A Kolkata-based company in partnership with the Indian Institute of Science Education and Research has come up with a cost-effective and user-friendly arsenic detection and removal sensor that is capable of sensing soluble arsenic (3).
"It is very different from the present day's available sensors, it is very easy to use, very cost effective and anyone can use it to detect arsenic easily," said Sanjib Parial, MD of the manufacturing company.
The product 'Arsenic Sensor and Removal Media' was unveiled on Wednesday.
"In the currently available media, the solution is provided with a newly synthesised polymer adopting green synthetic protocols," he said.
As per WHO, soluble inorganic arsenic is acutely toxic. Intake of inorganic arsenic over a long period can lead to chronic arsenic poisoning (arsenicosis), diabetes, cardiovascular diseases and cancer.
The arsenic sensing and removal mechanisms West Bengal had were not cost effective.
"The arsenic sensor is capable of sensing soluble arsenic (3), it is so soluble that it is very problematic to detect and remove it" said Parial.
"The sensor can sense up to parts per billion (ppb) level, which would be very useful. There are many techniques which sense parts per million (ppm), so ppm to ppb will make a lot of difference in sensitivity," exclaims IISER Director Sourav Pal.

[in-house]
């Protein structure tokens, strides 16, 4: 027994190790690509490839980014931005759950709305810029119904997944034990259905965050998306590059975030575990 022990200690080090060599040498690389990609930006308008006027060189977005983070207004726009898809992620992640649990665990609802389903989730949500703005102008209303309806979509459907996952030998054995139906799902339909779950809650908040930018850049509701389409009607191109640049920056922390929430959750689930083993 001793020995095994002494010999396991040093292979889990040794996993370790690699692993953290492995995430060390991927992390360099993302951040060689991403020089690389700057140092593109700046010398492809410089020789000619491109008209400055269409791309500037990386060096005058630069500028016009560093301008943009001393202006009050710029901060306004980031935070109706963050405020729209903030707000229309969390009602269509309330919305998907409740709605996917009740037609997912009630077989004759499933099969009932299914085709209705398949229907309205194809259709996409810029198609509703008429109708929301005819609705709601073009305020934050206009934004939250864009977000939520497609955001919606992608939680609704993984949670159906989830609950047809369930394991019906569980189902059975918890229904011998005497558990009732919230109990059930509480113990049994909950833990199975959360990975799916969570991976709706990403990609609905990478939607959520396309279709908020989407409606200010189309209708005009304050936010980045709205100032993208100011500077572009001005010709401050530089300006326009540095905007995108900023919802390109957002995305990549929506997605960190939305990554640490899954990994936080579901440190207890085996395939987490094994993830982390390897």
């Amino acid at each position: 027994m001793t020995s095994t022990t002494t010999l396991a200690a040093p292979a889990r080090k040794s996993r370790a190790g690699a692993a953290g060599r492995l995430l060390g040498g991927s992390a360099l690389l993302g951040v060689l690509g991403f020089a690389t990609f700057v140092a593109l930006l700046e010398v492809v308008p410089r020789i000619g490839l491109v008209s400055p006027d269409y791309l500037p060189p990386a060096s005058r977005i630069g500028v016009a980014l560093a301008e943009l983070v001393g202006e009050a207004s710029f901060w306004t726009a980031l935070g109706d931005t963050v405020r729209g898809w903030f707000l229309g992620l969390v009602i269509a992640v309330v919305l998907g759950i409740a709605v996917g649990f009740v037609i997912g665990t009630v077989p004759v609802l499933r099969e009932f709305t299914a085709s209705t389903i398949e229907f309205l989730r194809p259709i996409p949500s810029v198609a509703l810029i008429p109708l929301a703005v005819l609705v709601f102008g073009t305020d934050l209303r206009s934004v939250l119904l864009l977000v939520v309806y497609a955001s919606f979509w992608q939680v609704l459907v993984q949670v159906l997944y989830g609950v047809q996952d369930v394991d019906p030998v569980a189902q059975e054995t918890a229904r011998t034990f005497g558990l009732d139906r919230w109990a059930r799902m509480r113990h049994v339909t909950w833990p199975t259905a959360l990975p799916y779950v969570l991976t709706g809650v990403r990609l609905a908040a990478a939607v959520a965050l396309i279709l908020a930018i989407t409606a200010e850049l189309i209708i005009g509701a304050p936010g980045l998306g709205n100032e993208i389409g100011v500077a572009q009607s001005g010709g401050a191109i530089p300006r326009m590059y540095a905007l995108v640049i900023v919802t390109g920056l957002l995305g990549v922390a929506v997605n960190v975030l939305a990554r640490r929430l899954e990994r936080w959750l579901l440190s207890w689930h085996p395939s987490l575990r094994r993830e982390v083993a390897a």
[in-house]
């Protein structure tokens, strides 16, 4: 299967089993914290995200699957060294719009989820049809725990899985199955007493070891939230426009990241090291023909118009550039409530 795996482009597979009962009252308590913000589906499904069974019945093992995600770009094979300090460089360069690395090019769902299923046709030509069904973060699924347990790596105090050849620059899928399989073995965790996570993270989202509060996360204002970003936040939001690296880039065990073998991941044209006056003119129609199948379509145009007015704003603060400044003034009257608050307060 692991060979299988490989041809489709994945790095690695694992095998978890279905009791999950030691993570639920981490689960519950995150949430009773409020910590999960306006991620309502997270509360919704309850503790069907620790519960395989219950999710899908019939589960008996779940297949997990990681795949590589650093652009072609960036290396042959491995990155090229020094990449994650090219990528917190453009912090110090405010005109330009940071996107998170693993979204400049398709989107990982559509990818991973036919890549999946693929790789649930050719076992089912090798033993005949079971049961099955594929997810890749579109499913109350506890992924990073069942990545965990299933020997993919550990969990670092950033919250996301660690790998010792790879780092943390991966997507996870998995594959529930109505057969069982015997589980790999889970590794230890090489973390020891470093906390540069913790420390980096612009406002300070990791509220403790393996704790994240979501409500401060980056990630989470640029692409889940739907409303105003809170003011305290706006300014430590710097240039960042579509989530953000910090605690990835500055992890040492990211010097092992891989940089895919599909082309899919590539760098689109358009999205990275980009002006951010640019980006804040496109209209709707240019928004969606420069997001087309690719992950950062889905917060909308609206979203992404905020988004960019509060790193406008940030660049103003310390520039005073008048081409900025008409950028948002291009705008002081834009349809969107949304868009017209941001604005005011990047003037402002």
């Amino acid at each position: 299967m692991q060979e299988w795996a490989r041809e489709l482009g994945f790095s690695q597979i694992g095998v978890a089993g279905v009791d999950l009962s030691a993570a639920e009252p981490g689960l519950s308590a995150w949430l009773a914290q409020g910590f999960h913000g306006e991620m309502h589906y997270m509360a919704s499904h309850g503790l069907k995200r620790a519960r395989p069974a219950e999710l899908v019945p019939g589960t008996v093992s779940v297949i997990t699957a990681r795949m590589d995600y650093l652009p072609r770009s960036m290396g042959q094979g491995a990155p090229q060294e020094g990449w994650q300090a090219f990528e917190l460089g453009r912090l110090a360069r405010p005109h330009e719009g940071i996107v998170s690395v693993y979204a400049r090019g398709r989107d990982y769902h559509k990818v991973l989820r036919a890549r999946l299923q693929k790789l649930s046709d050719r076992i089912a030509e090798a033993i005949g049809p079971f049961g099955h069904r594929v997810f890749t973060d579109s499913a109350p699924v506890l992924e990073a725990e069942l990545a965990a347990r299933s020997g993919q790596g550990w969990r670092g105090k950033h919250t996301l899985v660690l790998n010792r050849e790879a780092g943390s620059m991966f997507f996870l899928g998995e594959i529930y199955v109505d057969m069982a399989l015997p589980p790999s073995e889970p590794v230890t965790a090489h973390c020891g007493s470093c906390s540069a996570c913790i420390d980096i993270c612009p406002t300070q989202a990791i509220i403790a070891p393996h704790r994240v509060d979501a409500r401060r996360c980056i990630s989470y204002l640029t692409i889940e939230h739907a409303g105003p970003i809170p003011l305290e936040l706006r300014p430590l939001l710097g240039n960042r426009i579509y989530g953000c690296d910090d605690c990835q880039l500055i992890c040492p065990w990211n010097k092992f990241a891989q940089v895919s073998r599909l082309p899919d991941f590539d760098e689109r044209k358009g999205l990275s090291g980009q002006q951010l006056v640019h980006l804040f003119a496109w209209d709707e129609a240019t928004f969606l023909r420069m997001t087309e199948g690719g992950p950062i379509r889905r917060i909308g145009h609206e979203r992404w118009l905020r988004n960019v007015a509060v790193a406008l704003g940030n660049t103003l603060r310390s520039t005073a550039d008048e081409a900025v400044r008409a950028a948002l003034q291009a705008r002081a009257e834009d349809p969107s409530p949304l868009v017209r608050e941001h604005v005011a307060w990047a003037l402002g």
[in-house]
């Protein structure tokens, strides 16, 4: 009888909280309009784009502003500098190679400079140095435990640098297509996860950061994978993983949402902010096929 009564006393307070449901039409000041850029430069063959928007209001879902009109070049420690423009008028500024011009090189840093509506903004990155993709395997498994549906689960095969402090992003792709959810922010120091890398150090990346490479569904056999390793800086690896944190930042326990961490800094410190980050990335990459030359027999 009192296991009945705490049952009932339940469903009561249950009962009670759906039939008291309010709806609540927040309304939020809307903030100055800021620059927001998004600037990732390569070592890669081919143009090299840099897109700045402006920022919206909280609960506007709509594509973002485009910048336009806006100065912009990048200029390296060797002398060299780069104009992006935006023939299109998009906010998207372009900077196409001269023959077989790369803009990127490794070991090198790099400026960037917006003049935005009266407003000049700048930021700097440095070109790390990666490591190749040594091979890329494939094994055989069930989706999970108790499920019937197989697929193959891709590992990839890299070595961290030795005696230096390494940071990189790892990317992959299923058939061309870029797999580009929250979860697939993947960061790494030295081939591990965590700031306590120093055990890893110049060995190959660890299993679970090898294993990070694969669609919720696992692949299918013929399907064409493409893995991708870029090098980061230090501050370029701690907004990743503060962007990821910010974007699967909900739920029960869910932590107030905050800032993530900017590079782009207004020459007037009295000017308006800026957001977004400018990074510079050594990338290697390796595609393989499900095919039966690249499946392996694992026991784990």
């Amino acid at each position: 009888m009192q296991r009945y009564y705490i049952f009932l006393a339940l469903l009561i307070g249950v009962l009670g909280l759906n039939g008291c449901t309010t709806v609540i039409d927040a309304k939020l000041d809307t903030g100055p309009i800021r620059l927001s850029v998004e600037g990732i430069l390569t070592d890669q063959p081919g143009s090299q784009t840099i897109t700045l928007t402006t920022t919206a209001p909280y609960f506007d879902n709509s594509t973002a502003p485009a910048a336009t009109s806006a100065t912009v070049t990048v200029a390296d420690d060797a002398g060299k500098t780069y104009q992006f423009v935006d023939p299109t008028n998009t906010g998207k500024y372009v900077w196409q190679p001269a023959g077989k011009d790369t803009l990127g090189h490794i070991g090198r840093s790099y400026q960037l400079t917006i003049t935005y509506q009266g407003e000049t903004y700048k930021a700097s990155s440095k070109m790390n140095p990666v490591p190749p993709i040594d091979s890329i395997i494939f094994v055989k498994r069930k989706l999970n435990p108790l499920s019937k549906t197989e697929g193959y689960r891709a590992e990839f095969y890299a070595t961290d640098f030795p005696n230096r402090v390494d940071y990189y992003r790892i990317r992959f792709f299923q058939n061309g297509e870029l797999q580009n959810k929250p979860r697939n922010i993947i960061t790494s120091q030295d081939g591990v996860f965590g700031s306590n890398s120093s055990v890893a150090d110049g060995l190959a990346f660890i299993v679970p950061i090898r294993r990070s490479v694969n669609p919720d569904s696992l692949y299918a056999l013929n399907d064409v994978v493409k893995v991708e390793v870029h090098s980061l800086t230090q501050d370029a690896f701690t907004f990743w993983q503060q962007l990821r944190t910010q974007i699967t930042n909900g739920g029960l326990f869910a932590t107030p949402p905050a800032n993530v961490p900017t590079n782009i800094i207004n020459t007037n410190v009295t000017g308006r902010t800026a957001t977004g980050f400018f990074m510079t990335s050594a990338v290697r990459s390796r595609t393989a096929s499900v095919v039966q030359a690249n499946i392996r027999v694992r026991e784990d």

The only country which mines arsenic is China. Arsenic pollution is a big problem in Bengal and neighbouring states.
"They are mining for a commercial enterprise, therefore, they can implement solutions at the company level but our arsenic is coming in the drinking water," said Thirumalachari Ramasami, former Secretary to the government of India, Department of Science and Technology.
"At this stage, we are quite far away, in fact, the whole world is far away," Ramasami told IANS when asked about the effective management of this toxic product.
According to WHO, the permissible limit of arsenic in groundwater is 0.1 mg per litre. In India the permissible arsenic level in drinking water was recently revised from 0.05 mg/l to 0.01 mg/l by the Bureau of Indian Standards.
In Bengal Malda, Murshidabad and Nadia have higher levels of arsenic concentration.
"For instance in Nadia district level of arsenic concentration is around 2.5ppm to 3ppm of arsenic in the water," mentioned Raja Shunmugam, associate professor of IISER.
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